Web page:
Greg Fisher a,*, Suresh Kotha b
a
b
Kelley School of Business, Indiana University, 1309 E. Tenth Street, Bloomington, IN 47405-1701, U.S.A.
Michael G. Foster School of Business, University of Washington, Box 353226, Seattle, WA 98115, U.S.A.
KEYWORDS
Business models;
Entrepreneurship;
Venture financing;
Online grocery;
Merger;
Bankruptcy;
Teaching case
Abstract This case study examines the initiation, financing, development, and
failed merger of an ambitious online grocery retail venture: HomeGrocer.com. It
highlights the risks and challenges associated with developing a revolutionary venture. Even though the HomeGrocer.com team did many things right developmentally,
some key errors and unfortunate timing resulted in them expanding too quickly and
running low on cash. It also forced them to make a tough strategic decision about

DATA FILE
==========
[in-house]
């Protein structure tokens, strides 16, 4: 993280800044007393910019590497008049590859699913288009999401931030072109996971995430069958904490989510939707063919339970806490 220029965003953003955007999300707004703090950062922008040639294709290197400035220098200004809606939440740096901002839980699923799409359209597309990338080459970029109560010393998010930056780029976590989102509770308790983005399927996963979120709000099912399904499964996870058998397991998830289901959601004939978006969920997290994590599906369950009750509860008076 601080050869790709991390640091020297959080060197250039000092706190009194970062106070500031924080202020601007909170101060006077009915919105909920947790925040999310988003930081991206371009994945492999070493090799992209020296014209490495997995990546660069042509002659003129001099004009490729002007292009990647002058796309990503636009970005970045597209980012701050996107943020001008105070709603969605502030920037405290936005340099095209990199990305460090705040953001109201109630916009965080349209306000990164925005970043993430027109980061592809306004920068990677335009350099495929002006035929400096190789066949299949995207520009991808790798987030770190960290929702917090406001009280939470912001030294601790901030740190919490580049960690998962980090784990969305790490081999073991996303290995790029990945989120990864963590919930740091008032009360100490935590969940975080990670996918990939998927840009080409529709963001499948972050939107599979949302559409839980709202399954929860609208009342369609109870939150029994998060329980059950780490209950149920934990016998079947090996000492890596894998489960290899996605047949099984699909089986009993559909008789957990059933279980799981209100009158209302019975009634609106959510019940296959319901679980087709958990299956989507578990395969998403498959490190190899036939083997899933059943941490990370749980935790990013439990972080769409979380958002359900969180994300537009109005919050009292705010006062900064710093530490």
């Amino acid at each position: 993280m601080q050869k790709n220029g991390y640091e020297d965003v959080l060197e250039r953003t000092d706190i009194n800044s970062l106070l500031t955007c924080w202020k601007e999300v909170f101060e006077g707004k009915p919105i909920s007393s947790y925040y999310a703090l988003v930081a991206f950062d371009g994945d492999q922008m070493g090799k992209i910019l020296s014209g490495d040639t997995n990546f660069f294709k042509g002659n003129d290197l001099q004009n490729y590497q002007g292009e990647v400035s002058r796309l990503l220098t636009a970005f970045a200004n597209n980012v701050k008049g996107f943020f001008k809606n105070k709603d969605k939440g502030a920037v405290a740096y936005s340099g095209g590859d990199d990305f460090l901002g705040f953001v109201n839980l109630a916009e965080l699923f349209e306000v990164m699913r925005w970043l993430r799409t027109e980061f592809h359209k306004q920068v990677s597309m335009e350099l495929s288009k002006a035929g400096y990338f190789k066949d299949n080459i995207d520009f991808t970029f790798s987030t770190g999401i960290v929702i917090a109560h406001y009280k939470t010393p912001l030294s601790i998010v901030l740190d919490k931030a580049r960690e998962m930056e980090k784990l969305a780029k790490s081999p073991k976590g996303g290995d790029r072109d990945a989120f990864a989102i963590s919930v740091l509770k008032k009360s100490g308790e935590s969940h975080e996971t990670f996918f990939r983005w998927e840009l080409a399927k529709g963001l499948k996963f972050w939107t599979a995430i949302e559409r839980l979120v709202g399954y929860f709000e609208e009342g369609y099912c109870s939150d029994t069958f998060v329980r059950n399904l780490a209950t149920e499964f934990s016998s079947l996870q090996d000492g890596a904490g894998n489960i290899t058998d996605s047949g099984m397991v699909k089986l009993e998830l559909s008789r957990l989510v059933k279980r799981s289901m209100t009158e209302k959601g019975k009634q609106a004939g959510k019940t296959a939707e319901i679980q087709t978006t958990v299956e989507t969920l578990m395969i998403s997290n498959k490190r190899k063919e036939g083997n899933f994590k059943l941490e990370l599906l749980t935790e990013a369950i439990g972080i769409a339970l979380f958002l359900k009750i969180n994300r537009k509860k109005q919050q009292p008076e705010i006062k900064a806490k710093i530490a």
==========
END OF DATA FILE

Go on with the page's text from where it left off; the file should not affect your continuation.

whether to scale back operations and renege on their IPO commitments or merge with
a well-funded competitor, Webvan. The case discusses lessons that can be learned
from business failure.
# 2013 Kelley School of Business, Indiana University. Published by Elsevier Inc. All
rights reserved.
1. Learning from the past?
Terry Drayton, co-founder and first CEO of the now
defunct HomeGrocer.com, left the meeting with his
original management team feeling charged and hopeful. They had gathered to discuss the possibility of
reviving the online grocery business. Although the
initial iteration of HomeGrocer.com had fallen victim
to a failed merger with Webvan, a potential reincarnation was now attracting interest from investors.
The HomeGrocer.com saga began in 1998, when
Drayton and his Seattle-based team launched the
service. They raised over $440 million in capital
in multiple rounds of financing and opened eight
distribution centers in six locations throughout the
* Corresponding author